The ghost of Conway Twitty (or at least a decent impersonator) haunted Ray's dreams in True Detective's third episode of the season. No, Ray didn't die from the gunshot wounds to his chest, because the person in the bird mask was using buckshot. All he got was a trippy dream featuring his father and the timeless love song "The Rose," first sung by Bette Midler before being immortalized by Twitty.
"The Rose" is all about embracing love despite the inevitability of being hurt. It is fear, the song insists, that does the most damage to people. It's the loveless who should be pitied, not those who dare to love. Ray would beg to differ. He loved his wife and they ended up divorced; he loves his son but he's too much of a mess to be a father; he loves his father even though the man terrifies him. Ray is motivated by love as much as he is by self-loathing, and where has it gotten him? He is left with a failing liver, a compromised moral code and supervised visitation with his kid.
Then there is the irrevocably damaged Paul. He has a former lover, but he refuses to admit he's gay. The ex-soldier is so closed off, he spends most of his time expressionless and haunted by all the things he can't have. On the flipside there's Frank, a happily married man who is still on the verge of losing everything because he can't go legit.
Last but most definitely not least is Ani. The only thing Ani loves is her work, and even that is a bitter, dirty place where her male co-workers call her foul names and advise her to sleep with Ray to keep him in line. As the only female lead, Ani is trapped in a misogynistic wasteland. Love is a foreign concept to her. Love would make her vulnerable, too easy to pick off from the herd of old-school cops who surround her.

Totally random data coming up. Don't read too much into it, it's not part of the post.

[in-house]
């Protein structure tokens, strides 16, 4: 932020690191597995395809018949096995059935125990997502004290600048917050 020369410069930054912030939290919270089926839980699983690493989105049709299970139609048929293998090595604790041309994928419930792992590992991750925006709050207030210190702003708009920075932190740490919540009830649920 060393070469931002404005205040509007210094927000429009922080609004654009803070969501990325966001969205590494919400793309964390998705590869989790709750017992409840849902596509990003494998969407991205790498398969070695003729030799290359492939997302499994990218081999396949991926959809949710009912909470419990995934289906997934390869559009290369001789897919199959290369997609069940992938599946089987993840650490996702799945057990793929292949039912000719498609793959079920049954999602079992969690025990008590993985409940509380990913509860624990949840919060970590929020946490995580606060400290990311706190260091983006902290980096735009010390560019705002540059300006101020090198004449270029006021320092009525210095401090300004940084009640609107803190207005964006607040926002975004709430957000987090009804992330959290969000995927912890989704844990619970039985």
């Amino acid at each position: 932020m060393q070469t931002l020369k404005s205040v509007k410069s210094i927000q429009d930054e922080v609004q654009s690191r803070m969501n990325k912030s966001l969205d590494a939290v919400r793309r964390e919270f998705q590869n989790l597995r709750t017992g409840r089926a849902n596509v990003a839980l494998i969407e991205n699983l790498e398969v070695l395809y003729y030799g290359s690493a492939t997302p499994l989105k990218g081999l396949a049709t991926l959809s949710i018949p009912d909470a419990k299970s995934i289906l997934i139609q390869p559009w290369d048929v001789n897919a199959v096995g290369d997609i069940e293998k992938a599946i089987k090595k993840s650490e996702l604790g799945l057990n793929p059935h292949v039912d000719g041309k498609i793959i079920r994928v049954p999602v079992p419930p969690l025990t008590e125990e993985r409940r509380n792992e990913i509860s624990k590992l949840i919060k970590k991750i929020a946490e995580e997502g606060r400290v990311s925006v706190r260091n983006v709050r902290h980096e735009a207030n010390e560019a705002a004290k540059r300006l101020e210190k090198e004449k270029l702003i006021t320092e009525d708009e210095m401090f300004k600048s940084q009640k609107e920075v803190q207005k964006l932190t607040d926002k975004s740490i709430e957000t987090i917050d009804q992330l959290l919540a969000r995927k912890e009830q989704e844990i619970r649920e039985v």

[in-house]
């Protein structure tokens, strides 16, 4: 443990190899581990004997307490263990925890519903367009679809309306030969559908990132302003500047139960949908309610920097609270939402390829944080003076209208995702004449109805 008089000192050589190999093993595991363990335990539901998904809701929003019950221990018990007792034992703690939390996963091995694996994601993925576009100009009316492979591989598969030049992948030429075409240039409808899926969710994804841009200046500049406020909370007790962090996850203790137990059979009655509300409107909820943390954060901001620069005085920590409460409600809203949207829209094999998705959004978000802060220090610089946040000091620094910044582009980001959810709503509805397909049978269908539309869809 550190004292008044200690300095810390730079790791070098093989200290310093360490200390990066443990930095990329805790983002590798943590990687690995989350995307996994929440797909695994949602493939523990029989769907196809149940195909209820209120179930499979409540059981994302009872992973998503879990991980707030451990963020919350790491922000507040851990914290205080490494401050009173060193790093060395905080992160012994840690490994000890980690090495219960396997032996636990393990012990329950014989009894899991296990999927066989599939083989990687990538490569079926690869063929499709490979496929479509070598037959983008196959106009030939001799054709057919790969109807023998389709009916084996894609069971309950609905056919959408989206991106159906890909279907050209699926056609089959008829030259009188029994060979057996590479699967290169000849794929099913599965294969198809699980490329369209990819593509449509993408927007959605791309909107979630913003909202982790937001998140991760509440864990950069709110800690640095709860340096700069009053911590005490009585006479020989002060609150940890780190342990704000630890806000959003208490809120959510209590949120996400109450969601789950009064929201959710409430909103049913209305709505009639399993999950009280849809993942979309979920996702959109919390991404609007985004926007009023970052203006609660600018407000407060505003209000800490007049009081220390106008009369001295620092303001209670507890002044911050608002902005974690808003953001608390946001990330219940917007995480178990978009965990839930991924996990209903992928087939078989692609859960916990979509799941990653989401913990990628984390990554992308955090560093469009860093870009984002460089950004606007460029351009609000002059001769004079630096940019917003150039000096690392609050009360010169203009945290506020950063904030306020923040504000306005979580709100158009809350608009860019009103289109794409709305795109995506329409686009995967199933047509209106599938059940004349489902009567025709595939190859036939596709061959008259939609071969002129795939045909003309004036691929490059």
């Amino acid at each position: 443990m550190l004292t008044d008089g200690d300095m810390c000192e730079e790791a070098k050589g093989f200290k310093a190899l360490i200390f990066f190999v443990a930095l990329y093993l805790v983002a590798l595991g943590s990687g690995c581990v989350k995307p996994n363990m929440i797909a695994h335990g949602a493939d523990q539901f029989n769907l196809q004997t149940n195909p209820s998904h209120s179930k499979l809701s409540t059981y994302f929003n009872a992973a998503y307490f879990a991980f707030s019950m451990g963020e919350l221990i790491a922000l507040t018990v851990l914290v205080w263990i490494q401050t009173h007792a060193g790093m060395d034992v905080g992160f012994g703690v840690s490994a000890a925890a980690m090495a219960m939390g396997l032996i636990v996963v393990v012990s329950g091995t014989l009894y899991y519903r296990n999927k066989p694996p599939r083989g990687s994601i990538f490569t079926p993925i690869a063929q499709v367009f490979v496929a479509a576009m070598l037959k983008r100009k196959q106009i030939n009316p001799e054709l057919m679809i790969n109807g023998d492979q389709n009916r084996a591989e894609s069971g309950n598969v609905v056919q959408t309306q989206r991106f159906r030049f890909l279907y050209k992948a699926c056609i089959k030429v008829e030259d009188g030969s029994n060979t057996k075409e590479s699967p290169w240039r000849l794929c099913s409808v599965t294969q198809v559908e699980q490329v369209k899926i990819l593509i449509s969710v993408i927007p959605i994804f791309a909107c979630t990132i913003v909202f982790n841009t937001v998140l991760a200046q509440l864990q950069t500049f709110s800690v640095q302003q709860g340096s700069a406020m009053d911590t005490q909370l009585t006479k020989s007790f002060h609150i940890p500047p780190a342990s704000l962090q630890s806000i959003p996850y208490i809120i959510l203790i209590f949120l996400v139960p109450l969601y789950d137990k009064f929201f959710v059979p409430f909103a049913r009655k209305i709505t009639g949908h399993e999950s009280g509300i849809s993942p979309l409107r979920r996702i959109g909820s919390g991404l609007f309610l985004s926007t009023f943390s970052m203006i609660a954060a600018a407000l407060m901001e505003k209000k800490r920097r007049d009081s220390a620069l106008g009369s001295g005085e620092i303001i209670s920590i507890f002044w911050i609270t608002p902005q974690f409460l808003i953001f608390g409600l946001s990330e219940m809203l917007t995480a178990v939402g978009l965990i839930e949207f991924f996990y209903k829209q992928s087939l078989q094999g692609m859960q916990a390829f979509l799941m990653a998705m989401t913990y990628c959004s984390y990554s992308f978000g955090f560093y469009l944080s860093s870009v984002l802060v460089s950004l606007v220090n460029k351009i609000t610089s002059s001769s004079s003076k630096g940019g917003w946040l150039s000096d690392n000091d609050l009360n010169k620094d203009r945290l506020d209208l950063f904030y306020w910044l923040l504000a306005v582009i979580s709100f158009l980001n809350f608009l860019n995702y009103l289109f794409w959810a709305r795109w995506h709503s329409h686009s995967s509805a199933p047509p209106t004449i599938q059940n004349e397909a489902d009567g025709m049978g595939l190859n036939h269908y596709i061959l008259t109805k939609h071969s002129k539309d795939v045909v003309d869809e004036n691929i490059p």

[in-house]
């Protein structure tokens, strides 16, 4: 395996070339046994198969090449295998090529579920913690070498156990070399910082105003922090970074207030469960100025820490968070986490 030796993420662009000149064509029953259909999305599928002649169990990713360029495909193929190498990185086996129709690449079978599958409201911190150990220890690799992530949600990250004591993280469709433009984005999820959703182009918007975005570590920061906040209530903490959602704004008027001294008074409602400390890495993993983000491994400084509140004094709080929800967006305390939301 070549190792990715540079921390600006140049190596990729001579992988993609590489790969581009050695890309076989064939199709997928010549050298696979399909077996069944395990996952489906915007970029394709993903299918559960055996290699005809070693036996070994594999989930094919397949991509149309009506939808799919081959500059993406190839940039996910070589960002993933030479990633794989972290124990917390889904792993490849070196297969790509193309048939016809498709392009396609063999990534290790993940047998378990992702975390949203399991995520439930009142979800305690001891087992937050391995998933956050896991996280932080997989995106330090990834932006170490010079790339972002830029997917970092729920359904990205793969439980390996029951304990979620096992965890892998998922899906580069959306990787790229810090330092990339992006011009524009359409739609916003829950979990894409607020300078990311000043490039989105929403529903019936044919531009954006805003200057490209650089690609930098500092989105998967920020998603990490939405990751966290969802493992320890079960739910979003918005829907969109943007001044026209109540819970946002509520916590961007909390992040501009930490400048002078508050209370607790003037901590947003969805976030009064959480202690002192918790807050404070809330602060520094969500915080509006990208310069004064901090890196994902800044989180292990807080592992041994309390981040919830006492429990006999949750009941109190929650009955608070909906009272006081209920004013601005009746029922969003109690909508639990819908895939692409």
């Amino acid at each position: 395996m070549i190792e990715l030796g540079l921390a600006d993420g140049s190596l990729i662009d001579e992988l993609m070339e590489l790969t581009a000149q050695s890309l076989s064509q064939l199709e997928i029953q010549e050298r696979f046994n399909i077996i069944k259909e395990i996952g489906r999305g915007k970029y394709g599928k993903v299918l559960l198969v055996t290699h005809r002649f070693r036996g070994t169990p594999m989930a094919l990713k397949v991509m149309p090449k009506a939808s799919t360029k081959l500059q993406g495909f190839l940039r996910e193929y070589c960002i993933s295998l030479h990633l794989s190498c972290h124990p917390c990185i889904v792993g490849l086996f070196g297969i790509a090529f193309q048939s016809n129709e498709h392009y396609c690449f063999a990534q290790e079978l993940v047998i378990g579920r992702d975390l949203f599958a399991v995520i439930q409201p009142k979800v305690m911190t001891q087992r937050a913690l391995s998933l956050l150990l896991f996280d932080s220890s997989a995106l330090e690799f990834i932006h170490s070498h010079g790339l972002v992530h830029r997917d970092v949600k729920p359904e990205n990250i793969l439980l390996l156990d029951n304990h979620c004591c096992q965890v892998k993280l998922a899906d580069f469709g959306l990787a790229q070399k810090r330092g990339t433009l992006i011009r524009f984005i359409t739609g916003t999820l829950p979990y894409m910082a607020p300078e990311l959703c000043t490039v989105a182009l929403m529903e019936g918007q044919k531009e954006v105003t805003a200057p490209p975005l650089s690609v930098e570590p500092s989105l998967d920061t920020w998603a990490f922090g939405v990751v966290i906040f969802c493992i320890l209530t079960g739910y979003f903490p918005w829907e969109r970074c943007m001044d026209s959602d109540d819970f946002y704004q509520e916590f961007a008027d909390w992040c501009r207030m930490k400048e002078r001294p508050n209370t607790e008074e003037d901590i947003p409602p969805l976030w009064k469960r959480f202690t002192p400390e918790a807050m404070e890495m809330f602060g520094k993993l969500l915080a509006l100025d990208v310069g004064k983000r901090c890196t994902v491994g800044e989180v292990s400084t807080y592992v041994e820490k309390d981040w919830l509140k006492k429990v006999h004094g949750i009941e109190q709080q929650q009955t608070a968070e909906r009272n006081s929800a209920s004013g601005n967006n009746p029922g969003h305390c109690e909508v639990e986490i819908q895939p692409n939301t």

If True Detective Season 2 has a theme, that theme might very well be "love is for fools." Each of the four characters loves someone, even if it is not romantic love, but all they get in return is pain. At the end of "The Rose" there is hope for love to blossom out of even the darkest of places, but True Detective doesn't seem like the kind of show to allow its characters anything quite so kind as hope. Love for them is the enemy — the one thing that can bring them down.
Ani's love for her sister, Frank's desire to give his wife everything she wants, Ray's love for his son and Paul's refusal to admit who he is are all liabilities. These are things that can be used against them, to twist their loyalties and turn them into liars. True Detective is going full noir this season, and in a noir it is the dame who can cost the detective everything.
Luckily, we have advanced enough that "the dame" can be any number of things. The miserable quartet of detectives at the center of this tale don't care much about our social advances when they are staring at so much darkness, though. Love will bring them down, too; that's just the way of the world they inhabit. There are no happy endings for people who work in the murky world of organized crime and thankless investigations, only small moments of brightness among the gray patches of ice-cold reality.
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